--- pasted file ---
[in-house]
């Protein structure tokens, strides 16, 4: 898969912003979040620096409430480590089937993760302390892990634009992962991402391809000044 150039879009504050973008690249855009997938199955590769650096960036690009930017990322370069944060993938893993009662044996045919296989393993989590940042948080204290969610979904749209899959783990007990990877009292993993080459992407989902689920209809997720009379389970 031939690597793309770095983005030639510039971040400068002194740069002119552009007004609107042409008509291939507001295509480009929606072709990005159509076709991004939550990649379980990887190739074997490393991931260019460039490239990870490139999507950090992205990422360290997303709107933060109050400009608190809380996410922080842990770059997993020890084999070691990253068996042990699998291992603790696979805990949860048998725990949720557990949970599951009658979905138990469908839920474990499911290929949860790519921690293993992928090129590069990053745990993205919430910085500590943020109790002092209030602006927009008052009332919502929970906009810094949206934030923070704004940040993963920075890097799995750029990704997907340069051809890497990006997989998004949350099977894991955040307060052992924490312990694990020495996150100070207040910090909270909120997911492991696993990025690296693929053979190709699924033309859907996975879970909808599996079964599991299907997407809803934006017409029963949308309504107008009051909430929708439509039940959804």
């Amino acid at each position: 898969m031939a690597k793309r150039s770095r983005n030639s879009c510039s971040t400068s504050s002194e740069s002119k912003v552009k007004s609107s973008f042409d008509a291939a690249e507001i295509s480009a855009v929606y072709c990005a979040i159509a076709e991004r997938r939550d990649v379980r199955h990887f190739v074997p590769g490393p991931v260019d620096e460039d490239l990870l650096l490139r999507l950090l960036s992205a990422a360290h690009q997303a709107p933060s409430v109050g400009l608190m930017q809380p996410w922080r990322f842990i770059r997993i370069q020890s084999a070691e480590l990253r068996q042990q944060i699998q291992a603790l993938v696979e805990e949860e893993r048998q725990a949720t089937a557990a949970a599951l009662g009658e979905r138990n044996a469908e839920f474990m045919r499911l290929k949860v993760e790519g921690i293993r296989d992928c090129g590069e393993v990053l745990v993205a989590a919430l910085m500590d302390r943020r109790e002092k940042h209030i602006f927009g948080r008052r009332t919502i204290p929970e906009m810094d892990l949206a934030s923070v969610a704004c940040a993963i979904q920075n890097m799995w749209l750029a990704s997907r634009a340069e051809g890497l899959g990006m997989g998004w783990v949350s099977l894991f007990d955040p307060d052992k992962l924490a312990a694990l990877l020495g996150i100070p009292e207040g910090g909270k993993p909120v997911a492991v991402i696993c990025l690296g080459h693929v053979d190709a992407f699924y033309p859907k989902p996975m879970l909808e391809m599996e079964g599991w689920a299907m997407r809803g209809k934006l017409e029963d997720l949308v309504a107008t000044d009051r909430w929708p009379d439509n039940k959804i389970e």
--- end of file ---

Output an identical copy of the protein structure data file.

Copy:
[in-house]
């Protein structure tokens, strides 16, 4: 898969912003979040620096409430480590089937993760302390892990634009992962991402391809000044 150039879009504050973008690249855009997938199955590769650096960036690009930017990322370069944060993938893993009662044996045919296989393993989590940042948080204290969610979904749209899959783990007990990877009292993993080459992407989902689920209809997720009379389970 031939690597793309770095983005030639510039971040400068002194740069002119552009007004609107042409008509291939507001295509480009929606072709990005159509076709991004939550990649379980990887190739074997490393991931260019460039490239990870490139999507950090992205990422360290997303709107933060109050400009608190809380996410922080842990770059997993020890084999070691990253068996042990699998291992603790696979805990949860048998725990949720557990949970599951009658979905138990469908839920474990499911290929949860790519921690293993992928090129590069990053745990993205919430910085500590943020109790002092209030602006927009008052009332919502929970906009810094949206934030923070704004940040993963920075890097799995750029990704997907340069051809890497990006997989998004949350099977894991955040307060052992924490312990694990020495996150100070207040910090909270909120997911492991696993990025690296693929053979190709699924033309859907996975879970909808599996079964599991299907997407809803934006017409029963949308309504107008009051909430929708439509039940959804």
């Amino acid at each position: 898969m031939a690597k793309r150039s770095r983005n030639s879009c510039s971040t400068s504050s002194e740069s002119k912003v552009k007004s609107s973008f042409d008509a291939a690249e507001i295509s480009a855009v929606y072709c990005a979040i159509a076709e991004r997938r939550d990649v379980r199955h990887f190739v074997p590769g490393p991931v260019d620096e460039d490239l990870l650096l490139r999507l950090l960036s992205a990422a360290h690009q997303a709107p933060s409430v109050g400009l608190m930017q809380p996410w922080r990322f842990i770059r997993i370069q020890s084999a070691e480590l990253r068996q042990q944060i699998q291992a603790l993938v696979e805990e949860e893993r048998q725990a949720t089937a557990a949970a599951l009662g009658e979905r138990n044996a469908e839920f474990m045919r499911l290929k949860v993760e790519g921690i293993r296989d992928c090129g590069e393993v990053l745990v993205a989590a919430l910085m500590d302390r943020r109790e002092k940042h209030i602006f927009g948080r008052r009332t919502i204290p929970e906009m810094d892990l949206a934030s923070v969610a704004c940040a993963i979904q920075n890097m799995w749209l750029a990704s997907r634009a340069e051809g890497l899959g990006m997989g998004w783990v949350s099977l894991f007990d955040p307060d052992k992962l924490a312990a694990l990877l020495g996150i100070p009292e207040g910090g909270k993993p909120v997911a492991v991402i696993c990025l690296g080459h693929v053979d190709a992407f699924y033309p859907k989902p996975m879970l909808e391809m599996e079964g599991w689920a299907m997407r809803g209809k934006l017409e029963d997720l949308v309504a107008t000044d009051r909430w929708p009379d439509n039940k959804i389970e």